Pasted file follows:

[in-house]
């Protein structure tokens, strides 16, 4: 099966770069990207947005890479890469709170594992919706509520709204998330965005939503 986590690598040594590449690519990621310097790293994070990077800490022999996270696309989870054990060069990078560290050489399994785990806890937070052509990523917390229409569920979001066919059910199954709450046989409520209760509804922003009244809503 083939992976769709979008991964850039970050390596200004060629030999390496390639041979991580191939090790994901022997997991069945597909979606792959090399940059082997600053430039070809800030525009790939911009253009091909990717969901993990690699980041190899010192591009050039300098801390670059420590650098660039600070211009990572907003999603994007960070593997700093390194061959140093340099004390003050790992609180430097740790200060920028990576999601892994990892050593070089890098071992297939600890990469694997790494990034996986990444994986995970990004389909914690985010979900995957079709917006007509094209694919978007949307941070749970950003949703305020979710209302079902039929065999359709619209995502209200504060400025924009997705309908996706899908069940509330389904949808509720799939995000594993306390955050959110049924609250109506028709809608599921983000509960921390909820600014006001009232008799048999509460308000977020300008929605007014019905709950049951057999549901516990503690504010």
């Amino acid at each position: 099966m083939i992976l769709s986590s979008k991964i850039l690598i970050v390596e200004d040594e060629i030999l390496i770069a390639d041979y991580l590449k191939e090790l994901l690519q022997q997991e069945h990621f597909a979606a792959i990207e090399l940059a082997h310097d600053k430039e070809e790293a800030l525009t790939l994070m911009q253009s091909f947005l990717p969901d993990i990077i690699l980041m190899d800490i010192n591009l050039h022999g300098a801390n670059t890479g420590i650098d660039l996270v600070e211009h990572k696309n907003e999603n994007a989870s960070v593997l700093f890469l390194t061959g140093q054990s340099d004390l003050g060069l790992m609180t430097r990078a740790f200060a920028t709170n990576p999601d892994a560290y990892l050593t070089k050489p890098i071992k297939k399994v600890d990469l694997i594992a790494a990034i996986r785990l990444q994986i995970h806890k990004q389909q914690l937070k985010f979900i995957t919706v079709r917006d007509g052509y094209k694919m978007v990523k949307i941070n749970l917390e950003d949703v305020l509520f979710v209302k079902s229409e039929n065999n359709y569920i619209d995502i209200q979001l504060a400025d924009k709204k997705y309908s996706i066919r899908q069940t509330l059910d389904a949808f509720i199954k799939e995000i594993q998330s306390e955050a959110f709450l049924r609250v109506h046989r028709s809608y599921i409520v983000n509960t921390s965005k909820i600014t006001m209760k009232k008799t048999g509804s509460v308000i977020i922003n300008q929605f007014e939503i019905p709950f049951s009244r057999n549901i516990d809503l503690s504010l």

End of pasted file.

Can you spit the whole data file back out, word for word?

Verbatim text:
[in-house]
């Protein structure tokens, strides 16, 4: 099966770069990207947005890479890469709170594992919706509520709204998330965005939503 986590690598040594590449690519990621310097790293994070990077800490022999996270696309989870054990060069990078560290050489399994785990806890937070052509990523917390229409569920979001066919059910199954709450046989409520209760509804922003009244809503 083939992976769709979008991964850039970050390596200004060629030999390496390639041979991580191939090790994901022997997991069945597909979606792959090399940059082997600053430039070809800030525009790939911009253009091909990717969901993990690699980041190899010192591009050039300098801390670059420590650098660039600070211009990572907003999603994007960070593997700093390194061959140093340099004390003050790992609180430097740790200060920028990576999601892994990892050593070089890098071992297939600890990469694997790494990034996986990444994986995970990004389909914690985010979900995957079709917006007509094209694919978007949307941070749970950003949703305020979710209302079902039929065999359709619209995502209200504060400025924009997705309908996706899908069940509330389904949808509720799939995000594993306390955050959110049924609250109506028709809608599921983000509960921390909820600014006001009232008799048999509460308000977020300008929605007014019905709950049951057999549901516990503690504010």
């Amino acid at each position: 099966m083939i992976l769709s986590s979008k991964i850039l690598i970050v390596e200004d040594e060629i030999l390496i770069a390639d041979y991580l590449k191939e090790l994901l690519q022997q997991e069945h990621f597909a979606a792959i990207e090399l940059a082997h310097d600053k430039e070809e790293a800030l525009t790939l994070m911009q253009s091909f947005l990717p969901d993990i990077i690699l980041m190899d800490i010192n591009l050039h022999g300098a801390n670059t890479g420590i650098d660039l996270v600070e211009h990572k696309n907003e999603n994007a989870s960070v593997l700093f890469l390194t061959g140093q054990s340099d004390l003050g060069l790992m609180t430097r990078a740790f200060a920028t709170n990576p999601d892994a560290y990892l050593t070089k050489p890098i071992k297939k399994v600890d990469l694997i594992a790494a990034i996986r785990l990444q994986i995970h806890k990004q389909q914690l937070k985010f979900i995957t919706v079709r917006d007509g052509y094209k694919m978007v990523k949307i941070n749970l917390e950003d949703v305020l509520f979710v209302k079902s229409e039929n065999n359709y569920i619209d995502i209200q979001l504060a400025d924009k709204k997705y309908s996706i066919r899908q069940t509330l059910d389904a949808f509720i199954k799939e995000i594993q998330s306390e955050a959110f709450l049924r609250v109506h046989r028709s809608y599921i409520v983000n509960t921390s965005k909820i600014t006001m209760k009232k008799t048999g509804s509460v308000i977020i922003n300008q929605f007014e939503i019905p709950f049951s009244r057999n549901i516990d809503l503690s504010l």